Weavers, manufacturers and designers are pulling out all stops to sell their craftsmanship. Entrepreneur Dileep Raj from Thrissur who runs an online fashion portal, Styloop, is promoting Kuthampully handlooms via social media, running a month-long virtual Onam exhibition of Kerala saris through August. As part of this, he posts images of handloom merchandise and the store that item is available at. “The intention is to support the weavers through this, the hope is that the enquiries translate into sales. We have to preserve these crafts, otherwise, they will die out,” says Dileep. So far, most of the orders are from those living outside Kerala who want to gift locally.

Not just for occasions

Despite design interventions over the years, wearing a Kerala sari or set mundu is confined to special occasions - weddings and other celebrations. Sales are not a year-round affair, a reason why hopes are pinned on Onam sales. Designers such as Sreejith Jeevan are trying to give it an every-occasion appeal.

A sari by Mundhani

A sari by Mundhani   | Photo Credit: Special Arrangement

Nikita Lal, a fourth-year Law student of Jindal Global Law School, Delhi, found inspiration in Jeevan’s work [among other designers] with the Kerala sari and is working with a few handloom weavers in clusters around Kochi to reimagine the Kerala sari. She wants to show the world, “Kasavu can be super cool, comfortable and sassy.” The saris are simple and wearable.

Omana, a weaver with whom Nikita works

Omana, a weaver with whom Nikita works   | Photo Credit: Aditya Narayan

Rather than gold zari, she uses silver zari. Her palette for the Onam collection is mostly pastel. She works with weavers associated with clusters in Cherai and Chendmangalam. Nikita retails her label Mundhani, which she launched in November 2020, via Instagram.

Transitioning online

Kasavukada, which retails set-mundu, Kerala sari, mundu and other Kerala handlooms, is already online; Karalkada has a WhatApp option.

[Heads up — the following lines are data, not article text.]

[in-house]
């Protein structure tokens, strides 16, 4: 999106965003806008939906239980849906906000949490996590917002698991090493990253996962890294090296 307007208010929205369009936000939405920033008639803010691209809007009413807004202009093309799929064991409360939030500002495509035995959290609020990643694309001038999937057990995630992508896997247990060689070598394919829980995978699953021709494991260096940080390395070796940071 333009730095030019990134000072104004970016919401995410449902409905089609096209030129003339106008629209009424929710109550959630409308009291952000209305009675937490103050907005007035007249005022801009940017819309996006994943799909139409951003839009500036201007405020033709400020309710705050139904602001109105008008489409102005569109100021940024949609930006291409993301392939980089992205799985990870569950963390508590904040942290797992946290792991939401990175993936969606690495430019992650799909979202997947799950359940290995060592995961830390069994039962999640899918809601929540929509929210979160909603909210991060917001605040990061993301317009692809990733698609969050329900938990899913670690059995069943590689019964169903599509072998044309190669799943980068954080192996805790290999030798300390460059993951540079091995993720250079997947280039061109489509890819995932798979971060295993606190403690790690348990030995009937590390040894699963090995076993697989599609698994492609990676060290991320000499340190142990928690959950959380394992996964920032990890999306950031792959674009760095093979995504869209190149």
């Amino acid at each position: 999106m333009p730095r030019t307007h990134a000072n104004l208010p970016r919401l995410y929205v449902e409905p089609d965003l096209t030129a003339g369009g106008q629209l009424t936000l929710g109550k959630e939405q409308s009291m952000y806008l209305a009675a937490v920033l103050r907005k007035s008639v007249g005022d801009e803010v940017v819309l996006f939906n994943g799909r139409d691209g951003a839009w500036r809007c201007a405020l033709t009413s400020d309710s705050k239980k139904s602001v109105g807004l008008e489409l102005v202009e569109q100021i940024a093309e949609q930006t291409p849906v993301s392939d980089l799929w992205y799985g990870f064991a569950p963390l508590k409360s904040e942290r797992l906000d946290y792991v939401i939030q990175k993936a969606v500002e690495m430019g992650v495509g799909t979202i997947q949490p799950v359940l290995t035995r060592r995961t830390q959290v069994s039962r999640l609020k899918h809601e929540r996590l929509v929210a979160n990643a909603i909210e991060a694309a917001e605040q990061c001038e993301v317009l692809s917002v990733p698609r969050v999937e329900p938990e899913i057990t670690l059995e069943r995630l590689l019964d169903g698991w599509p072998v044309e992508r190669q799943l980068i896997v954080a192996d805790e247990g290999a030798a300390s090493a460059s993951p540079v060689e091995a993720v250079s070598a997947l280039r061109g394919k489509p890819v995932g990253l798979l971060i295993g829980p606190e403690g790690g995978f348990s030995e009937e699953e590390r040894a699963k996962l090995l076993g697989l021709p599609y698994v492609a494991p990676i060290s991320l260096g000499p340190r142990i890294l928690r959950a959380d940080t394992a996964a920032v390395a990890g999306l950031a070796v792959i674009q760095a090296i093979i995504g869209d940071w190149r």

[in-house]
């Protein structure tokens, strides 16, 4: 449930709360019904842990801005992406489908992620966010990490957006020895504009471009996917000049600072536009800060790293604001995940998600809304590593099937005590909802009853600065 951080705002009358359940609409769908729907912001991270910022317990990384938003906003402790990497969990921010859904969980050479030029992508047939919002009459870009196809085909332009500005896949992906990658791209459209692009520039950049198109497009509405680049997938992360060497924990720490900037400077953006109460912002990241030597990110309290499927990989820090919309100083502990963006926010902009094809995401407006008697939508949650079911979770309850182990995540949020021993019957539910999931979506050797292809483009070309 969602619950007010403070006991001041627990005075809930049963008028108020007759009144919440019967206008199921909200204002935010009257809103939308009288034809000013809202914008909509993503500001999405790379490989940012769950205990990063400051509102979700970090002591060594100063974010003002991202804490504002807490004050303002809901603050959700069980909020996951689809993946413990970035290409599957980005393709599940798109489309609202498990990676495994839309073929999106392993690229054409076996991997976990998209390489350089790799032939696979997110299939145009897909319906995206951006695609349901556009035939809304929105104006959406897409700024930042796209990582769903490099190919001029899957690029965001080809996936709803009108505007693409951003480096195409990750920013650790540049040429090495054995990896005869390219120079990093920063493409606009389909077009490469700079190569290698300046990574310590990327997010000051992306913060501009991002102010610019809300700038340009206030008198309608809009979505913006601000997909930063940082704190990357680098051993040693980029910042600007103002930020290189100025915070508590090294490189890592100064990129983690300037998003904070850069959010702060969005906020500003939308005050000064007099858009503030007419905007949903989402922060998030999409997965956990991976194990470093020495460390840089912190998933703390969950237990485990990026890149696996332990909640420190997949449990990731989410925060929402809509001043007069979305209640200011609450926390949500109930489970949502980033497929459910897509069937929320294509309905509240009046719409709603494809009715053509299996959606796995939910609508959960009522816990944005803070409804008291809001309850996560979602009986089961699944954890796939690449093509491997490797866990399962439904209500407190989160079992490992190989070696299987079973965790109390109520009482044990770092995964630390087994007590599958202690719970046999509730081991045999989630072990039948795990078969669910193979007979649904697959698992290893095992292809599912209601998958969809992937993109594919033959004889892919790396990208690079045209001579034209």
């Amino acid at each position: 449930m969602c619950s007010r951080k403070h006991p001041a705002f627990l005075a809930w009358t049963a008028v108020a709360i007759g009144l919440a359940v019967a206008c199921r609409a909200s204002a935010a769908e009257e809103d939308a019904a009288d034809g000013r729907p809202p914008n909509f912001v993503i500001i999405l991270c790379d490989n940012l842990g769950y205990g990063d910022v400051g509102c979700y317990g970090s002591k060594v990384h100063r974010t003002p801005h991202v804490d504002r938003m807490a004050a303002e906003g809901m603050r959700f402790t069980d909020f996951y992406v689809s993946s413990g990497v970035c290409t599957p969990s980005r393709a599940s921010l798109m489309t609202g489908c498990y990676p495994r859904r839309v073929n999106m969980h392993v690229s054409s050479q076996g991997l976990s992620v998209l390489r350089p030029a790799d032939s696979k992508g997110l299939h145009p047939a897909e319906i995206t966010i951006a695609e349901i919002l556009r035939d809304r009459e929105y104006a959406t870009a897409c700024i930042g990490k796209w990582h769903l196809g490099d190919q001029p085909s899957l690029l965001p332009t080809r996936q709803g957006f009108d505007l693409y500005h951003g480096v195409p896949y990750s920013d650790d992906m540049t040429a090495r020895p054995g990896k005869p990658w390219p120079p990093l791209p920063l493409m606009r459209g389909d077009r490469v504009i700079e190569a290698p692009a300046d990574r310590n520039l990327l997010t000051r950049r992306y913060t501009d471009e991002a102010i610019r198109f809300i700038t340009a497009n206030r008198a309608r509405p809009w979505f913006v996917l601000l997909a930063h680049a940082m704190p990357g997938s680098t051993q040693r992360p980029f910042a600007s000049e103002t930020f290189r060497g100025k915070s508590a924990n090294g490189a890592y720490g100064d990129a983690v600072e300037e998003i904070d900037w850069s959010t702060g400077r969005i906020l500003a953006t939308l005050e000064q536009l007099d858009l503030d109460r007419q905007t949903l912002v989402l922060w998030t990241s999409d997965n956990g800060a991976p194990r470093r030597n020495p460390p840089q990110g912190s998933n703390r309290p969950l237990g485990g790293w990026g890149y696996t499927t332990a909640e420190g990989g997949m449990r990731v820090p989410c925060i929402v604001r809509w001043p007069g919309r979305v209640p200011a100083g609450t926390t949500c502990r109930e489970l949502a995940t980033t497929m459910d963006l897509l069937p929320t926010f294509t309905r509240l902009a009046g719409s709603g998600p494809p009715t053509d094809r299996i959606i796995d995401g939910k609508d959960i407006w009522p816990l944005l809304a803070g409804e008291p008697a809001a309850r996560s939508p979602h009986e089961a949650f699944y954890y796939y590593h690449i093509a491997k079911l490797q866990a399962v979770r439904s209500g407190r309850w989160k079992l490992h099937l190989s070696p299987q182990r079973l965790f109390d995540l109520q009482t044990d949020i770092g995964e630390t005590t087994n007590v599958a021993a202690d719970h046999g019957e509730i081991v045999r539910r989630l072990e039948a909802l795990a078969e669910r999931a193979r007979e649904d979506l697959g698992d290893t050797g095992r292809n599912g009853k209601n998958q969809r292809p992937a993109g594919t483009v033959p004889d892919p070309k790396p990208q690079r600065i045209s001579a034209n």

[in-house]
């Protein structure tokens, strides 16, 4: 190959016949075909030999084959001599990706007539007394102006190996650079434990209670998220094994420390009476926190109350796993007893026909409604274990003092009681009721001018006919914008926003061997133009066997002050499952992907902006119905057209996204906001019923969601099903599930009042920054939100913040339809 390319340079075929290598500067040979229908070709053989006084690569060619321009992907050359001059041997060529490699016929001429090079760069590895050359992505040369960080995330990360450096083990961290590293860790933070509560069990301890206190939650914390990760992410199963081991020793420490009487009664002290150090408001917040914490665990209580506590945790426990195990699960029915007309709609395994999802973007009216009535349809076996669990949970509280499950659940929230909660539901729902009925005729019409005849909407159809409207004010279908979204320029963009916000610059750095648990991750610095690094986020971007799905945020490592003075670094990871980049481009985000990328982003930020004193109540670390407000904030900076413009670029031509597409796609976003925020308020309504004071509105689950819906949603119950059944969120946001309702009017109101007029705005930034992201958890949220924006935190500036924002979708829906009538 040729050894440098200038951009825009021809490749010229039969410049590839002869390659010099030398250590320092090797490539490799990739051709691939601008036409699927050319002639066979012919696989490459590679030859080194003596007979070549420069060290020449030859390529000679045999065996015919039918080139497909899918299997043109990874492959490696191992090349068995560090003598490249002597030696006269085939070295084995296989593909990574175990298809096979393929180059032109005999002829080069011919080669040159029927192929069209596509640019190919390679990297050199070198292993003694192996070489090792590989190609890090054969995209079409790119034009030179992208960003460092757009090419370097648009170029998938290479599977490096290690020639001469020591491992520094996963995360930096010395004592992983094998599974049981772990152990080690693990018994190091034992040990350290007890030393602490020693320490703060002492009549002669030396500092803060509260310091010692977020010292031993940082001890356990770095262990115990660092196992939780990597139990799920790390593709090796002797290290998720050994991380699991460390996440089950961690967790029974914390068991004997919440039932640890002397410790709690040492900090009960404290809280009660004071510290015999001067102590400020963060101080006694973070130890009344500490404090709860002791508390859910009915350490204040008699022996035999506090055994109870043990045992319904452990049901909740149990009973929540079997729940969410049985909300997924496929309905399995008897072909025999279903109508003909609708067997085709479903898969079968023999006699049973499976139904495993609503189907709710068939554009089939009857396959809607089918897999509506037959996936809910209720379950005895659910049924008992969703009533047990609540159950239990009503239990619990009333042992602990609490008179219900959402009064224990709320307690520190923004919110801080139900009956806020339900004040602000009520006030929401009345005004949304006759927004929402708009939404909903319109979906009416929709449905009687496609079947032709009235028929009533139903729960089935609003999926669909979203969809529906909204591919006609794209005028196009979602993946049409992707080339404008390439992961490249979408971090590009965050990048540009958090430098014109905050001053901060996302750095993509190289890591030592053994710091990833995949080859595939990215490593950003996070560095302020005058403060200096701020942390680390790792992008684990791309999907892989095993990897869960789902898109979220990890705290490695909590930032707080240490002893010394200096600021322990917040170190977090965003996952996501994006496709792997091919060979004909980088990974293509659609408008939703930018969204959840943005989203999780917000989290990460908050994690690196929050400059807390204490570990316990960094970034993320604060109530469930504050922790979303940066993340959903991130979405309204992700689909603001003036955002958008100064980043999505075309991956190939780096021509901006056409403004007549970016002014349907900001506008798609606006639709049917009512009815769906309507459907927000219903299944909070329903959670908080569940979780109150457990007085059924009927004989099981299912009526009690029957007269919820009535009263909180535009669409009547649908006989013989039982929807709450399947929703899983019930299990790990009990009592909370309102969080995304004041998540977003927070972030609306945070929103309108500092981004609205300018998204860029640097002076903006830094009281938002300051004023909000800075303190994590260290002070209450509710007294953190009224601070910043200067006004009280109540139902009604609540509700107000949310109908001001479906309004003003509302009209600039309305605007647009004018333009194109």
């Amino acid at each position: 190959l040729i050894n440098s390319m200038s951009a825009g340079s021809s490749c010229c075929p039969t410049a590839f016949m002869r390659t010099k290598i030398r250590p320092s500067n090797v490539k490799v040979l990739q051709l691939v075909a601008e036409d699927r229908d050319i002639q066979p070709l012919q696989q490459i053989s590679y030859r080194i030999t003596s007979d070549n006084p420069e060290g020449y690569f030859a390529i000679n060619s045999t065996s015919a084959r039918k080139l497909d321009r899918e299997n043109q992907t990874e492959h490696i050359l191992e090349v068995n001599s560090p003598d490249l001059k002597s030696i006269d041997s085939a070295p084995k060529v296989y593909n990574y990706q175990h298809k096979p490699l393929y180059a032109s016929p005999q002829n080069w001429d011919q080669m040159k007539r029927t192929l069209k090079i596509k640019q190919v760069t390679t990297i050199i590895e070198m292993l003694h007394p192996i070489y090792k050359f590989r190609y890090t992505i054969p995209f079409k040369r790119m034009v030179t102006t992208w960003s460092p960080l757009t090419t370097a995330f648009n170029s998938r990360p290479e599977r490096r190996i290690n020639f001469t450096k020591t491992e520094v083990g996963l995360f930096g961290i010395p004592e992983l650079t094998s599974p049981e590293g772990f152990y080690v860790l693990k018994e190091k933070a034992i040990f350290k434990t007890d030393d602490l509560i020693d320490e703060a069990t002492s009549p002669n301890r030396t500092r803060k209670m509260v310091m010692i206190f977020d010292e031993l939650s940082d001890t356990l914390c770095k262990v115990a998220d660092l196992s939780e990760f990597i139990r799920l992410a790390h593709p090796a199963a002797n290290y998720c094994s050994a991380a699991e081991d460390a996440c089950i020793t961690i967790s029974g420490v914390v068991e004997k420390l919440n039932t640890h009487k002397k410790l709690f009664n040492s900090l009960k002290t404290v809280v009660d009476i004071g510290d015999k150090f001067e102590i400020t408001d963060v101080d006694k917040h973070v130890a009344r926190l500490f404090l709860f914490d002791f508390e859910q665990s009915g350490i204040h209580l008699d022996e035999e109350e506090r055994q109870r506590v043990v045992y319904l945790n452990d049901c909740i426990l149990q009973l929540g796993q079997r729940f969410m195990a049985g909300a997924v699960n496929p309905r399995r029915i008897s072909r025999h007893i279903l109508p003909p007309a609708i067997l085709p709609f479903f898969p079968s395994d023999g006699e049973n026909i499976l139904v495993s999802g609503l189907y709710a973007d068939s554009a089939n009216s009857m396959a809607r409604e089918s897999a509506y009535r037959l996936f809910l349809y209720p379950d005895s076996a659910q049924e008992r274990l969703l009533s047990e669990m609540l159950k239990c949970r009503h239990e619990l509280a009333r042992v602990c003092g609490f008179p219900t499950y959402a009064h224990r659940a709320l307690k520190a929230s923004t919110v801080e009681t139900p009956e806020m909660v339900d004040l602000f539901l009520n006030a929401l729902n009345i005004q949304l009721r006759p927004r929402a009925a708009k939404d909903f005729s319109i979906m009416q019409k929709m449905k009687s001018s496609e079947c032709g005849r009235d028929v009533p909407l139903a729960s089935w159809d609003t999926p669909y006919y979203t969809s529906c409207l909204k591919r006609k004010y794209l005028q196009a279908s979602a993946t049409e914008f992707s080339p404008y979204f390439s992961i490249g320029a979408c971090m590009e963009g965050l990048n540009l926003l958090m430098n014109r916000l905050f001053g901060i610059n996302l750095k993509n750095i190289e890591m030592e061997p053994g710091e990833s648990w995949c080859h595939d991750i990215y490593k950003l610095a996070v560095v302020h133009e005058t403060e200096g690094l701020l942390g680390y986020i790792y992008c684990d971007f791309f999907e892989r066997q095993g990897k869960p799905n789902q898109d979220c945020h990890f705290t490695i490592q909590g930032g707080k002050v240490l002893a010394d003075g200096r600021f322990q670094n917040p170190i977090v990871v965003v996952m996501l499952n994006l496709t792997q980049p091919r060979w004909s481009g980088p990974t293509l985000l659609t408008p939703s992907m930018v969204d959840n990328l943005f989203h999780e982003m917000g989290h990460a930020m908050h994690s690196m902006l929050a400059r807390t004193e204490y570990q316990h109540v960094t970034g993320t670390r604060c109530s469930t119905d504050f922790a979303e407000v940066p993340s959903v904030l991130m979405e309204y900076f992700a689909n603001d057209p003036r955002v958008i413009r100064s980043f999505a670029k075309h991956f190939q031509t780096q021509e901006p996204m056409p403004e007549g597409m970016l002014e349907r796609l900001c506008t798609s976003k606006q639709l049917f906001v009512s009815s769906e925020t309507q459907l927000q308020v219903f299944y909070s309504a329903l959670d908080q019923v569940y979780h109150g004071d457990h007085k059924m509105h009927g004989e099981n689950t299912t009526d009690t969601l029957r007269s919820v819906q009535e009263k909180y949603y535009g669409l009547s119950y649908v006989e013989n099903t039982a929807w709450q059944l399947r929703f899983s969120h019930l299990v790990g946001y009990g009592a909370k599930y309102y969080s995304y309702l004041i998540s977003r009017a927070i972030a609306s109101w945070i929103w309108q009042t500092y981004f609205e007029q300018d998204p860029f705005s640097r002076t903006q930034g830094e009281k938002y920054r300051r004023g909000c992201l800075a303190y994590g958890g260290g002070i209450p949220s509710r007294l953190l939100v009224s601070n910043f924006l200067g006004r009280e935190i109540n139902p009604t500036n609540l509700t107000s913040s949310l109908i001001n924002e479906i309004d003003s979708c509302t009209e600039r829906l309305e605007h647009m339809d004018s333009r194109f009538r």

Handloom clusters and co-operatives, however, have not been able to keep up with e-commerce due to unfamiliarity and the lack of infrastructure required for an online operation. However, some like Paravur Handloom Weaver’s Co-operative Society in Chendamangalam is trying to change things. Among the worst-hit during the floods of 2018, the Society is gradually making its way back.

At its store in Chendamangalam, social distancing norms and COVID protocols are followed. It prepared for the season by sending the raw material, cotton yarn, to the weavers at home in advance of the season. “The wages are settled and finished products are collected from their homes. This way, we ensure they are not exposed to the pandemic. This year is better thanks to some steps we have taken,” says PA Sojan, advisor and former Secretary of the Co-operative. Handloom fabric woven in Chendamangalam is GI-tagged.

Tie-ups with local organisations, incentivising purchase of handlooms with discounts, encouraging gifting of handloom dhothies and Kerala saris are among steps this co-operative has taken. Plans are afoot to launch an online portal so that they have an alternative marketplace that is not dependent on exhibitions or stalls. “We want to implement it as soon as possible. Until then, I am using socials like Facebook and WhatsApp to share product images and get orders,” Sojan adds. The showroom attached to the society is finally seeing a revival of footfall and sales.

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Printable version | Oct 19, 2021 2:17:50 AM |